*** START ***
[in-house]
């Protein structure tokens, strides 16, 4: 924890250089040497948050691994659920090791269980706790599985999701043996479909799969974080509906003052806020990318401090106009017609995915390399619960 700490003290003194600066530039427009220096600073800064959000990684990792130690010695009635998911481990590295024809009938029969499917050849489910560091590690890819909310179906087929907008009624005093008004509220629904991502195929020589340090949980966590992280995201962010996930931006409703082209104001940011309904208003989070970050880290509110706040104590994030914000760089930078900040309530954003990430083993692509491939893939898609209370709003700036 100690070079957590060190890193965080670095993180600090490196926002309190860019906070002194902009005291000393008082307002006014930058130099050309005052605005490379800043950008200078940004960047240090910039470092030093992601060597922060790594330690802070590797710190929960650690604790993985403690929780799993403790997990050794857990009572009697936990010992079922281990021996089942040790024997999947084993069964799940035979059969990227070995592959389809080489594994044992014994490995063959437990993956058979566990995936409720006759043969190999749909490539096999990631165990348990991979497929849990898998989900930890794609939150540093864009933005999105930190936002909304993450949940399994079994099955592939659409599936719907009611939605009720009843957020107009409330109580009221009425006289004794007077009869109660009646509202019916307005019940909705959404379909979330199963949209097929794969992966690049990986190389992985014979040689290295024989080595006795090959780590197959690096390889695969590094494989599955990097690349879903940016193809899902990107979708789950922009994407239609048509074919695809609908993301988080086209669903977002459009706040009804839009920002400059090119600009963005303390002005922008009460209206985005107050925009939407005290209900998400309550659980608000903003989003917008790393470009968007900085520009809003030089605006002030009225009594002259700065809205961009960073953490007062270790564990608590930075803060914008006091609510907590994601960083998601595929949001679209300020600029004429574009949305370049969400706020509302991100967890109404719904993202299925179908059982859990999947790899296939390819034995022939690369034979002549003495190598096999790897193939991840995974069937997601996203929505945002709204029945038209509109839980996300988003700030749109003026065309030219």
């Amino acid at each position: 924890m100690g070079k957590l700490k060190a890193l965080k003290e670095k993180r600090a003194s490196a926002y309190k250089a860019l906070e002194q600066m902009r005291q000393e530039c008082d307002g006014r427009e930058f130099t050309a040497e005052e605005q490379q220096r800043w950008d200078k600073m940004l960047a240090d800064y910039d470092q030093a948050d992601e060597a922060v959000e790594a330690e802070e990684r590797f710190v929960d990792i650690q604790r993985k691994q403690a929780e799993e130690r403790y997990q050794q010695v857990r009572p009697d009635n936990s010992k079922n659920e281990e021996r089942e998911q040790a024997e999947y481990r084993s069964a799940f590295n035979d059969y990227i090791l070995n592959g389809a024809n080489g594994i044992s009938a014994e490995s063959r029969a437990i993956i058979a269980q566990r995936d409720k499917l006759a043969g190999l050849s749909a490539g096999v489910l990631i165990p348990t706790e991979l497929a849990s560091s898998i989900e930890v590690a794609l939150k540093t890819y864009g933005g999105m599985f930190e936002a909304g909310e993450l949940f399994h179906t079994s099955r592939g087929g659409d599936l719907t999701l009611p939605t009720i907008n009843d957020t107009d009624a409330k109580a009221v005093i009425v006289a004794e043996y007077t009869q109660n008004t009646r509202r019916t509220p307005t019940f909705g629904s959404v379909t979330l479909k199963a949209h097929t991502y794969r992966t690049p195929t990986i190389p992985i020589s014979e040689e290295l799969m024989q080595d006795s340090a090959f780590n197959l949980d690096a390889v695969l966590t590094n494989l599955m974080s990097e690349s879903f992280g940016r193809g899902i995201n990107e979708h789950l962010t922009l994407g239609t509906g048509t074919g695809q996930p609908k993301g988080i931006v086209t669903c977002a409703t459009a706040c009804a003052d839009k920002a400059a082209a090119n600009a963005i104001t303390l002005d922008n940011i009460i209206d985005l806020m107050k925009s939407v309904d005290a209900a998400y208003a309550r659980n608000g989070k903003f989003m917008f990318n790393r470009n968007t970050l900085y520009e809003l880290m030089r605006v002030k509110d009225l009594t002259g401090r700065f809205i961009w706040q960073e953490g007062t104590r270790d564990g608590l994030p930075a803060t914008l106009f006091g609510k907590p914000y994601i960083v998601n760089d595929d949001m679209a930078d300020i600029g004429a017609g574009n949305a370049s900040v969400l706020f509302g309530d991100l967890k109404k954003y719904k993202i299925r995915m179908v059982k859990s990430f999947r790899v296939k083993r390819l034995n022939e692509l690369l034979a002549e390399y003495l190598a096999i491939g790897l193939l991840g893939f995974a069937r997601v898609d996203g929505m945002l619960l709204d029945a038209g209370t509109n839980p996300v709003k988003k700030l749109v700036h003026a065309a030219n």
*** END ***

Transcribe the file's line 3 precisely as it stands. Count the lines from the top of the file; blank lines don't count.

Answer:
């Amino acid at each position: 924890m100690g070079k957590l700490k060190a890193l965080k003290e670095k993180r600090a003194s490196a926002y309190k250089a860019l906070e002194q600066m902009r005291q000393e530039c008082d307002g006014r427009e930058f130099t050309a040497e005052e605005q490379q220096r800043w950008d200078k600073m940004l960047a240090d800064y910039d470092q030093a948050d992601e060597a922060v959000e790594a330690e802070e990684r590797f710190v929960d990792i650690q604790r993985k691994q403690a929780e799993e130690r403790y997990q050794q010695v857990r009572p009697d009635n936990s010992k079922n659920e281990e021996r089942e998911q040790a024997e999947y481990r084993s069964a799940f590295n035979d059969y990227i090791l070995n592959g389809a024809n080489g594994i044992s009938a014994e490995s063959r029969a437990i993956i058979a269980q566990r995936d409720k499917l006759a043969g190999l050849s749909a490539g096999v489910l990631i165990p348990t706790e991979l497929a849990s560091s898998i989900e930890v590690a794609l939150k540093t890819y864009g933005g999105m599985f930190e936002a909304g909310e993450l949940f399994h179906t079994s099955r592939g087929g659409d599936l719907t999701l009611p939605t009720i907008n009843d957020t107009d009624a409330k109580a009221v005093i009425v006289a004794e043996y007077t009869q109660n008004t009646r509202r019916t509220p307005t019940f909705g629904s959404v379909t979330l479909k199963a949209h097929t991502y794969r992966t690049p195929t990986i190389p992985i020589s014979e040689e290295l799969m024989q080595d006795s340090a090959f780590n197959l949980d690096a390889v695969l966590t590094n494989l599955m974080s990097e690349s879903f992280g940016r193809g899902i995201n990107e979708h789950l962010t922009l994407g239609t509906g048509t074919g695809q996930p609908k993301g988080i931006v086209t669903c977002a409703t459009a706040c009804a003052d839009k920002a400059a082209a090119n600009a963005i104001t303390l002005d922008n940011i009460i209206d985005l806020m107050k925009s939407v309904d005290a209900a998400y208003a309550r659980n608000g989070k903003f989003m917008f990318n790393r470009n968007t970050l900085y520009e809003l880290m030089r605006v002030k509110d009225l009594t002259g401090r700065f809205i961009w706040q960073e953490g007062t104590r270790d564990g608590l994030p930075a803060t914008l106009f006091g609510k907590p914000y994601i960083v998601n760089d595929d949001m679209a930078d300020i600029g004429a017609g574009n949305a370049s900040v969400l706020f509302g309530d991100l967890k109404k954003y719904k993202i299925r995915m179908v059982k859990s990430f999947r790899v296939k083993r390819l034995n022939e692509l690369l034979a002549e390399y003495l190598a096999i491939g790897l193939l991840g893939f995974a069937r997601v898609d996203g929505m945002l619960l709204d029945a038209g209370t509109n839980p996300v709003k988003k700030l749109v700036h003026a065309a030219n």